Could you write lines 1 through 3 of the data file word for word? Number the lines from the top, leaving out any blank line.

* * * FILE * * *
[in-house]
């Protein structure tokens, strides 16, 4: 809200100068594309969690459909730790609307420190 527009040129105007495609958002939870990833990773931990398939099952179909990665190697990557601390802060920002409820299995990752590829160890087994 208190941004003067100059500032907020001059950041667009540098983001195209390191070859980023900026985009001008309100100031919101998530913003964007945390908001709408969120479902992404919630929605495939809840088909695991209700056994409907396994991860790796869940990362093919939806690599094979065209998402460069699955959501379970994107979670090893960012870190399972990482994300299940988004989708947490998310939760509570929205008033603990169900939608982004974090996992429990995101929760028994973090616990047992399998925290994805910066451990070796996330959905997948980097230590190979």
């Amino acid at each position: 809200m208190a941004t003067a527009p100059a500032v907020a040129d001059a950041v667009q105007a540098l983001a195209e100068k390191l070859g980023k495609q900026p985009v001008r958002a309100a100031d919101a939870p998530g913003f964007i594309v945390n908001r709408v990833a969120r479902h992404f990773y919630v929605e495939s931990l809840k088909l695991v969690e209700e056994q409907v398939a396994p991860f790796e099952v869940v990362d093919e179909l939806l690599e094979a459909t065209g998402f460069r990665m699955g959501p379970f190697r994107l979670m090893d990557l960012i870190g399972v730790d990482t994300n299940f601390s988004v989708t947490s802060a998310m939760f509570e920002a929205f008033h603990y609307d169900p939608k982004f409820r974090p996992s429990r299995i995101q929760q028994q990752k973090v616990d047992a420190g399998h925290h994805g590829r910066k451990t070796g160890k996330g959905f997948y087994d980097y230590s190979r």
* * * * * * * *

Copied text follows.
[in-house]
């Protein structure tokens, strides 16, 4: 809200100068594309969690459909730790609307420190 527009040129105007495609958002939870990833990773931990398939099952179909990665190697990557601390802060920002409820299995990752590829160890087994 208190941004003067100059500032907020001059950041667009540098983001195209390191070859980023900026985009001008309100100031919101998530913003964007945390908001709408969120479902992404919630929605495939809840088909695991209700056994409907396994991860790796869940990362093919939806690599094979065209998402460069699955959501379970994107979670090893960012870190399972990482994300299940988004989708947490998310939760509570929205008033603990169900939608982004974090996992429990995101929760028994973090616990047992399998925290994805910066451990070796996330959905997948980097230590190979």
């Amino acid at each position: 809200m208190a941004t003067a527009p100059a500032v907020a040129d001059a950041v667009q105007a540098l983001a195209e100068k390191l070859g980023k495609q900026p985009v001008r958002a309100a100031d919101a939870p998530g913003f964007i594309v945390n908001r709408v990833a969120r479902h992404f990773y919630v929605e495939s931990l809840k088909l695991v969690e209700e056994q409907v398939a396994p991860f790796e099952v869940v990362d093919e179909l939806l690599e094979a459909t065209g998402f460069r990665m699955g959501p379970f190697r994107l979670m090893d990557l960012i870190g399972v730790d990482t994300n299940f601390s988004v989708t947490s802060a998310m939760f509570e920002a929205f008033h603990y609307d169900p939608k982004f409820r974090p996992s429990r299995i995101q929760q028994q990752k973090v616990d047992a420190g399998h925290h994805g590829r910066k451990t070796g160890k996330g959905f997948y087994d980097y230590s190979r």